U.S. Pat. Nos. 3,866,574 and 3,893,418, for example, disclose a non-contacting developing method as another one-component developing method.
This method comprises applying an AC electric field across a gap between a toner (developing agent) and an electrostatic latent image, on a photosensitive drum which is located near the toner side, to allow the toner to fly onto the latent image for development. It has been usual practice to form the developing roller as a rigid body.
It has generally been known that the use of the one-component developing method presents an image defect called a "sleeve ghost".
The generation of the sleeve ghost is ascribed to the state of formation of a toner layer on the developing roller. Stated in more detail, if, in a present development cycle, a toner-deposited area on the electrostatic latent image side is recovered under the same condition as in a previous development cycle in terms of a toner layer thickness, amount of charge-, etc., a toner density difference is produced between the two due to their "memory" difference.
The solutions to this problem are as set out below:
(1) a scraping member, such as a blade, is placed in contact with the developing roller to allow all the remaining toner to be removed from the developing roller at the completion of development. By so doing it is possible to eliminate the "memory" difference.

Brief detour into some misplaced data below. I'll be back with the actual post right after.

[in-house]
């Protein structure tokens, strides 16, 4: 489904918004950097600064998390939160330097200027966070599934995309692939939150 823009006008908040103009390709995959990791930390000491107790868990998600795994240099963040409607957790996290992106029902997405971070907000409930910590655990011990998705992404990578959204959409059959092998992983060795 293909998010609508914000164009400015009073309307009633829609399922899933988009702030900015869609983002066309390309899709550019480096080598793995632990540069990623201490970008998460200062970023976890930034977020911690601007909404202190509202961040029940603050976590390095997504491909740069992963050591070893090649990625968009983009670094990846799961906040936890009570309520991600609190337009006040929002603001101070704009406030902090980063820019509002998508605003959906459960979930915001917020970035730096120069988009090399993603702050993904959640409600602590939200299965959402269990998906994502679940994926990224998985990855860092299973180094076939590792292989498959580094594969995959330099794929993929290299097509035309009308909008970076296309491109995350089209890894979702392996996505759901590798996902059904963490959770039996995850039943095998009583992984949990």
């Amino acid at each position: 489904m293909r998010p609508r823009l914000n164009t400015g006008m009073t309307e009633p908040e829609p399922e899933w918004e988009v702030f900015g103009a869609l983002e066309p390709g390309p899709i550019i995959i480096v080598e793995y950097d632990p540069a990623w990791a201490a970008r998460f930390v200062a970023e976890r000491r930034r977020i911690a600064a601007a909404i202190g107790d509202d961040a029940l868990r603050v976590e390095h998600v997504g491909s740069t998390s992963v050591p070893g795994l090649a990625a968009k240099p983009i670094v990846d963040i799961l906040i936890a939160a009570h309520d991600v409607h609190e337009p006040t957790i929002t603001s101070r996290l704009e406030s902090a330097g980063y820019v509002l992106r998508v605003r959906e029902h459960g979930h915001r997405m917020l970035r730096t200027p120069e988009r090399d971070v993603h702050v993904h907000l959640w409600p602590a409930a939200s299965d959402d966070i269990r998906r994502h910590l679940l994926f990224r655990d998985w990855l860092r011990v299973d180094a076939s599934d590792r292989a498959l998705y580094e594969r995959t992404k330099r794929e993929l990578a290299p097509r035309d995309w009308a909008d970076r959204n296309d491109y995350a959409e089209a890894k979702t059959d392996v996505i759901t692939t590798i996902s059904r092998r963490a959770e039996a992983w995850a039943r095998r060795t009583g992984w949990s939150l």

(2) A remaining deposited-toner is all removed, by a sponge and brush, from the developing roller at the completion of development to eliminate its "memory" difference.
(3) A bias voltage is applied to, for example, a conductive roller, moving the latter nearer the developing roller to electrostatically remove all the remaining toner left without being spent by development from the developing roller. In this way it is possible to eliminate the "memory" difference.
Either approach to this problem is to remove all the remaining toner from the developing roller at a time after a toner has been developed. By so doing, the "memory" difference on the developed pattern is removed. The aforementioned approach is reasonable from the standpoint of removing the cause involved.
However, either solution involves some problem.